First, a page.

Motorists could be spending more than $800 too much on car insurance each year, Consumer NZ has found.
The independent watchdog compared the monthly premiums charged by 13 major insurers, as well as the excess fee on a claim. The results showed shopping around could save drivers at least $200 a year. For young women it could be as much as $840 a year.
And although a more expensive monthly premium once meant a lower excess fee, the study revealed this was no longer the case.
Researchers found the best deal for a 22-year-old woman with a $6700 Subaru Impreza was the Co-operative Bank's third party, fire and theft insurance ($18 a month).
The Co-operative Bank also came out on top for comprehensive cover ($70 a month).
Middle-aged and older drivers were also likely to be paying hundreds more than they needed to. Consumer NZ found that AA insurance was the cheapest for both a couple in their 30s and an elderly couple.
Westpac offered the lowest monthly premium for a 50-year-old man and for a family of four drivers.
Quotes vary depending on the value and model of the car and where the owner is based. Discounts are given for secure garaging, an alarm and a good driver history.
Insurance and Savings Ombudsman Karen Stevens said many people were paying too much because they did not get the value of their car adjusted each year - so they could be paying premiums for a $10,000 car when the market value had dropped. Unless it was insured for an agreed value, the insurer would take depreciation into account.
People who forgot to notify their insurer of any traffic or driving offences might also find themselves out of pocket when making a claim. "They don't want to know about parking tickets, but they want to know about everything else," she said. "If you don't tell them they can treat the policy like it never existed."
Another common mistake was not updating the company on modifications to cars. The addition of a stereo could be enough to make the policy null and void, because the insurer could argue it would not have offered insurance on the same terms if it had known about the change.
Interestingly, restricted drivers who crash when they are breaching their licence conditions do not necessarily forfeit their insurance cover. Section 11 of the Insurance Law Reform Act states that if you can prove the breach of licence conditions did not contribute to the accident, the insurer will have to pay the claim.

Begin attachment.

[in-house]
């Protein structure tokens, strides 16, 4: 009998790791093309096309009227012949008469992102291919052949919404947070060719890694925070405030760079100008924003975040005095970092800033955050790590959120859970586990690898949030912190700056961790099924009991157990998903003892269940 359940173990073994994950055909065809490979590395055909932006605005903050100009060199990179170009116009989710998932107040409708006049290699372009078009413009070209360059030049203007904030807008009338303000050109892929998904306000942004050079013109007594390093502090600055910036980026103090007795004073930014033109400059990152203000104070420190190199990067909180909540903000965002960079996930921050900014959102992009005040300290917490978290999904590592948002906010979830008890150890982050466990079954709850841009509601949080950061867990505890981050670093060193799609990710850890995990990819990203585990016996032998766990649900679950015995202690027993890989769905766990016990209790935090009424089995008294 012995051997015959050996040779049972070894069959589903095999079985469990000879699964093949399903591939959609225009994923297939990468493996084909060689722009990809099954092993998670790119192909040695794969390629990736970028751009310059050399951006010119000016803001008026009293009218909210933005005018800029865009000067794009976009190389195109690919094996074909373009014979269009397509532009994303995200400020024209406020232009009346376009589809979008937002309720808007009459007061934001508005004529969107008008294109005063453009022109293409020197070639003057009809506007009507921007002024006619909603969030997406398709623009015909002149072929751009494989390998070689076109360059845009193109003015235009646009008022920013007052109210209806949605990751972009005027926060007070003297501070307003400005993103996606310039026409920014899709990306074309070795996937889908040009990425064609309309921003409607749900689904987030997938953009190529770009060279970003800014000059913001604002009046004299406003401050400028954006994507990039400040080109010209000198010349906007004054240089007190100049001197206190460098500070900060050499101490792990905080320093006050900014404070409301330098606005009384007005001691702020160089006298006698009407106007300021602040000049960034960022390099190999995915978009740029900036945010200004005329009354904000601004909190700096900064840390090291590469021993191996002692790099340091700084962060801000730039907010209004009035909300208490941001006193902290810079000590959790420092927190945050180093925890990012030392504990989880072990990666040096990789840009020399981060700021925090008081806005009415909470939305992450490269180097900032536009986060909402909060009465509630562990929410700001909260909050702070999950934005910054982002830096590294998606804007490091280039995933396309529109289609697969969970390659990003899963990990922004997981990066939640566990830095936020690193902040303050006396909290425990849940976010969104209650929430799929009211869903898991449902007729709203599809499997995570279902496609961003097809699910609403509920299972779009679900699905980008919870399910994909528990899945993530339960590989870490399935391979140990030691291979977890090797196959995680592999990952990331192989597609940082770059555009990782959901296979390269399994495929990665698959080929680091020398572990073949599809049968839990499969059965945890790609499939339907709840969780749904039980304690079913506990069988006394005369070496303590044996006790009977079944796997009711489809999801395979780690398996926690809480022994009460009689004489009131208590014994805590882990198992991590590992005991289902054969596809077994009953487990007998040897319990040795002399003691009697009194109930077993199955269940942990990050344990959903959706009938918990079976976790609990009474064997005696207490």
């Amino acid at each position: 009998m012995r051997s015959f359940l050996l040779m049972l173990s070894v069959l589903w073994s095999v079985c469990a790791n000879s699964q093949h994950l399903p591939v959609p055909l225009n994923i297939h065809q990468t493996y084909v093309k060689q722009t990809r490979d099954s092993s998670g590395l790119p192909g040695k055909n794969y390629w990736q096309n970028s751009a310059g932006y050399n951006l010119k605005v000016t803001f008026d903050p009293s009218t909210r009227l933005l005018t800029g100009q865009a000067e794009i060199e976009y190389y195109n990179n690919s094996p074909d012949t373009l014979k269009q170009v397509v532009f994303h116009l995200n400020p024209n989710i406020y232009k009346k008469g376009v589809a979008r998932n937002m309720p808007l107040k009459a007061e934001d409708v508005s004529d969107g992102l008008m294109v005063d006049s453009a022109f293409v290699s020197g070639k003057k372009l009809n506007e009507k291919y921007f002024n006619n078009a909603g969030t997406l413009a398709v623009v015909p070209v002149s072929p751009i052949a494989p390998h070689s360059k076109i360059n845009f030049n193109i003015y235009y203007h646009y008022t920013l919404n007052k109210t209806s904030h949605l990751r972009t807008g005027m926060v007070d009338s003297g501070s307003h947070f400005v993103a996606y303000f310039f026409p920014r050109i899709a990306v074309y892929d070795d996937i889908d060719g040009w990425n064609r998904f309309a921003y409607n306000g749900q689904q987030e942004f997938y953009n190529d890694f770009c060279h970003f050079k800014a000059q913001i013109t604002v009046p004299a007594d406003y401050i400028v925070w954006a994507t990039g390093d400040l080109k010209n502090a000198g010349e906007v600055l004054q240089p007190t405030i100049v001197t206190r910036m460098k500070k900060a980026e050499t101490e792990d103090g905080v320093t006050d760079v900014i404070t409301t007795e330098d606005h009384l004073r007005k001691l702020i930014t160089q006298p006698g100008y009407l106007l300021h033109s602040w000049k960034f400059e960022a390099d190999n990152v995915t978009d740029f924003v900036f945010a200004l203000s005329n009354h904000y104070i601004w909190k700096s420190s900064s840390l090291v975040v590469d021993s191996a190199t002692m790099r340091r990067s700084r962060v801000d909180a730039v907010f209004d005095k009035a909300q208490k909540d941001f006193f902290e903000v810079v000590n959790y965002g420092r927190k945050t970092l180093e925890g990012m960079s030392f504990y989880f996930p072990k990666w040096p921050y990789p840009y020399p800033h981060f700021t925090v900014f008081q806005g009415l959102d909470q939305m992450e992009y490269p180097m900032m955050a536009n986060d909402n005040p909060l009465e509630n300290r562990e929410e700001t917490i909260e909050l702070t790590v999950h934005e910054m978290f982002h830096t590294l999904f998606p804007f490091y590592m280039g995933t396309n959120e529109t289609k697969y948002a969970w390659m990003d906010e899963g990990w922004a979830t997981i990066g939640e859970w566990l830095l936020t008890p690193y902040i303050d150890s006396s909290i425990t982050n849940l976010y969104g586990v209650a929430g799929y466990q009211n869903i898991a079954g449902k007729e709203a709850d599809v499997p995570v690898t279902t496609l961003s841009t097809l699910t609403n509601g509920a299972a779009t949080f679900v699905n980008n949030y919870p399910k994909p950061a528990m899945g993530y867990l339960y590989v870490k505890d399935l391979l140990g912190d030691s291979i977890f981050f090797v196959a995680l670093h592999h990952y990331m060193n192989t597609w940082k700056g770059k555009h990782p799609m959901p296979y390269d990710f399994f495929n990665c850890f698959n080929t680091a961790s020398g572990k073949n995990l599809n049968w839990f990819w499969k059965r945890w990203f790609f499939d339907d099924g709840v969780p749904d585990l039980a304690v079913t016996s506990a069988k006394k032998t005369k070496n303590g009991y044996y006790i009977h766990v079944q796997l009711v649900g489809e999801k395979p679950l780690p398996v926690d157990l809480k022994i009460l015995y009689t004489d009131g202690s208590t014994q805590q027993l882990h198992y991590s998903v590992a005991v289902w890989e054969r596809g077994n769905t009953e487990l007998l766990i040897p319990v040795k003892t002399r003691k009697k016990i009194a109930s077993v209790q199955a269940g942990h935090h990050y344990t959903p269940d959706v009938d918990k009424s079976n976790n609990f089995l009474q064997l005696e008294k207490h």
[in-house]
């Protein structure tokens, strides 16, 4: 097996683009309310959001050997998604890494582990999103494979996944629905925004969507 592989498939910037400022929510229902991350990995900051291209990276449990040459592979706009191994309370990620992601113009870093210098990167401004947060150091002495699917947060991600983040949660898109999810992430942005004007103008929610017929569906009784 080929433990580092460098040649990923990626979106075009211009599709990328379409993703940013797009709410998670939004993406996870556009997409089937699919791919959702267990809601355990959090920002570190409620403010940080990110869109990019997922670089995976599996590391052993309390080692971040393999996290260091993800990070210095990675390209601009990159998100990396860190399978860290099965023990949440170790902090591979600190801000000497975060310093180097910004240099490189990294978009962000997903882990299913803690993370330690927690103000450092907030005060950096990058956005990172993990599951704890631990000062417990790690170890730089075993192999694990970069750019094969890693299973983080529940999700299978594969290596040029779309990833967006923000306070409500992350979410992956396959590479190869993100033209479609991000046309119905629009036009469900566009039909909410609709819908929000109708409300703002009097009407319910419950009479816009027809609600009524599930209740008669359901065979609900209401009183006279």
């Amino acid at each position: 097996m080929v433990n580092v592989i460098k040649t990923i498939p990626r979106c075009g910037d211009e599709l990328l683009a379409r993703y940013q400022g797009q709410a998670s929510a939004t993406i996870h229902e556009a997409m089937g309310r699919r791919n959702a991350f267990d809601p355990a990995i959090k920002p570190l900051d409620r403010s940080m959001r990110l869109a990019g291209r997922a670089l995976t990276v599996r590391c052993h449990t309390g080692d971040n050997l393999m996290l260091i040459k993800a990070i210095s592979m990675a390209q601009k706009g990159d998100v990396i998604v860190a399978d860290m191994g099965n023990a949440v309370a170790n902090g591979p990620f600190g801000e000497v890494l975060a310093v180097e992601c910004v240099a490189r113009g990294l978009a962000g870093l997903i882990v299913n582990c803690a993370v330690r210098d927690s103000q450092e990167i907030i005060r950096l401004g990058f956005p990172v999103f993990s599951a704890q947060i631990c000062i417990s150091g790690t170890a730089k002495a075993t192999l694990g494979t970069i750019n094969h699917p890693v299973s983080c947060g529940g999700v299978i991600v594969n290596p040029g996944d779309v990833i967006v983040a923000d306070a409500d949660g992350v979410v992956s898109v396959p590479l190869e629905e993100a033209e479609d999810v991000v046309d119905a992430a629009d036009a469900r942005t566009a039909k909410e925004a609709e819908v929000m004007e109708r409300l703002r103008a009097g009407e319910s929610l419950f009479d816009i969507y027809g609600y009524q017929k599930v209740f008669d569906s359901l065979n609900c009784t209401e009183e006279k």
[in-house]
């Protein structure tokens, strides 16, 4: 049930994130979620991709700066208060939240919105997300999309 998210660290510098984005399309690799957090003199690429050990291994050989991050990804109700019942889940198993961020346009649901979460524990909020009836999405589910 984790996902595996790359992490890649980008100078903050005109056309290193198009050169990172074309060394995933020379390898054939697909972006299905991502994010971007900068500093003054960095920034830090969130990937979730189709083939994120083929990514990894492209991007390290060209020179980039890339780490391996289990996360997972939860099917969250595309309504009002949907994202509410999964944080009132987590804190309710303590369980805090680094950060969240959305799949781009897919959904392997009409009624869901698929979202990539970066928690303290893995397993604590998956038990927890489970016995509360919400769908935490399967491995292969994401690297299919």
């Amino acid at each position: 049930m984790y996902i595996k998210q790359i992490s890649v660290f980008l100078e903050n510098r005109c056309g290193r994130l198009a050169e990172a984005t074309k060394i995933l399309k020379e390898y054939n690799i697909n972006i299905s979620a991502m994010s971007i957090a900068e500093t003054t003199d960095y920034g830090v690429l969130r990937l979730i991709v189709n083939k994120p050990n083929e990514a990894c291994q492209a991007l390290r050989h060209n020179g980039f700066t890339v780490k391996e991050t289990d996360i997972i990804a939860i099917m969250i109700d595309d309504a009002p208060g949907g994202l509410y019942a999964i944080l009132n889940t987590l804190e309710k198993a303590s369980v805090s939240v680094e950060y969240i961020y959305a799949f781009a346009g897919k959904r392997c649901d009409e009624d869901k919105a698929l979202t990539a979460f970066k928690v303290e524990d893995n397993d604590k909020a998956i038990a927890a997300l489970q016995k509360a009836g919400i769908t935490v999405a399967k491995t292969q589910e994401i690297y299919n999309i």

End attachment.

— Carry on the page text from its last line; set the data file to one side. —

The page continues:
Stevens could recall a case where an insurance company was forced to pay out for a restricted driver, driving late at night, because poor road work signs were found to be the cause of the accident.
Points to watch
* Get at least three quotes.
*Read the fine print and check that the policy gives you the cover you want.
*Get windscreen cover.
*Ask for a discount for paying the premium annually rather than monthly (10 per cent is standard).
*Consider whether getting an alarm could save you money.
Honda Jazz No1 on motoring's top of the pops
The jury is back on Consumer NZ's best and worst car of the year. The Honda Jazz gained top marks in the small-car category, with the safety features and spaciousness impressing the judges. The 2012 model also rated well on the New Zealand Transport Agency's online database, with five stars for safety and four-and-a-half stars for fuel efficiency. The NZTA estimates fuel costs of $1950 a year, based on driving 14,000km.
Urgent Couriers driver Chris Michaels, 48, has been zipping around Auckland in a Honda Jazz for 18 months and describes it as an "overall great car". Parking in tight spaces was a breeze, but it was roomy enough for luggage and passengers. "I'm racing around the city all day and it's smooth and good to handle."
Mazda 2, Suzuki Swift and Daihatsu Sirion were also recommended, as were - in the mid-size category - the Mazda 3, Ford Focus and Honda Civic Euro. For SUVs it was Mazda CX5 and Hyundai Sante Fe at the top.
Red flags were put over the Mini Cooper, VW Golf and Polo, Peugeot 308 and Holden Cruze. Poor reliability was a common issue.
- Herald on Sunday